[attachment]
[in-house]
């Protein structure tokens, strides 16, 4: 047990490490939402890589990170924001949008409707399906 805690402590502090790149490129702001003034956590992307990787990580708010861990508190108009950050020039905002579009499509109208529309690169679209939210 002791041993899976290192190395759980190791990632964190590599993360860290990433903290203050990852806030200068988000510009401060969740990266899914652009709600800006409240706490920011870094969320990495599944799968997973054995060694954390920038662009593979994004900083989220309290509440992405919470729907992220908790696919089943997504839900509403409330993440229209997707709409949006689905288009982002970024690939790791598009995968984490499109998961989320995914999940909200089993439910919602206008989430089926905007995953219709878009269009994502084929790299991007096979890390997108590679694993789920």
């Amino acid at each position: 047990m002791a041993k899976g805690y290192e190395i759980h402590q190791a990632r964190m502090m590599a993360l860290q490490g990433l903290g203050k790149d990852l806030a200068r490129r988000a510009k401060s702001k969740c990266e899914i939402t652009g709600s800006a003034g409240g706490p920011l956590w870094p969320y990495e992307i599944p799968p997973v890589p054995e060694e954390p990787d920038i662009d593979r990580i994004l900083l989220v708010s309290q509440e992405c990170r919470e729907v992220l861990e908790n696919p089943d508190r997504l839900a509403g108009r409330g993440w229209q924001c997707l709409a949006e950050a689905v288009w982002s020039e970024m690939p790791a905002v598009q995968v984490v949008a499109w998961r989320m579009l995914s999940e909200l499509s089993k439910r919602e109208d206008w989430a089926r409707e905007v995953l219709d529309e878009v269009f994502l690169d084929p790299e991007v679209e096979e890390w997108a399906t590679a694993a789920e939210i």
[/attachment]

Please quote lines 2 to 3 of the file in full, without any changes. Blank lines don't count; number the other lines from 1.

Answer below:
């Protein structure tokens, strides 16, 4: 047990490490939402890589990170924001949008409707399906 805690402590502090790149490129702001003034956590992307990787990580708010861990508190108009950050020039905002579009499509109208529309690169679209939210 002791041993899976290192190395759980190791990632964190590599993360860290990433903290203050990852806030200068988000510009401060969740990266899914652009709600800006409240706490920011870094969320990495599944799968997973054995060694954390920038662009593979994004900083989220309290509440992405919470729907992220908790696919089943997504839900509403409330993440229209997707709409949006689905288009982002970024690939790791598009995968984490499109998961989320995914999940909200089993439910919602206008989430089926905007995953219709878009269009994502084929790299991007096979890390997108590679694993789920």
């Amino acid at each position: 047990m002791a041993k899976g805690y290192e190395i759980h402590q190791a990632r964190m502090m590599a993360l860290q490490g990433l903290g203050k790149d990852l806030a200068r490129r988000a510009k401060s702001k969740c990266e899914i939402t652009g709600s800006a003034g409240g706490p920011l956590w870094p969320y990495e992307i599944p799968p997973v890589p054995e060694e954390p990787d920038i662009d593979r990580i994004l900083l989220v708010s309290q509440e992405c990170r919470e729907v992220l861990e908790n696919p089943d508190r997504l839900a509403g108009r409330g993440w229209q924001c997707l709409a949006e950050a689905v288009w982002s020039e970024m690939p790791a905002v598009q995968v984490v949008a499109w998961r989320m579009l995914s999940e909200l499509s089993k439910r919602e109208d206008w989430a089926r409707e905007v995953l219709d529309e878009v269009f994502l690169d084929p790299e991007v679209e096979e890390w997108a399906t590679a694993a789920e939210i």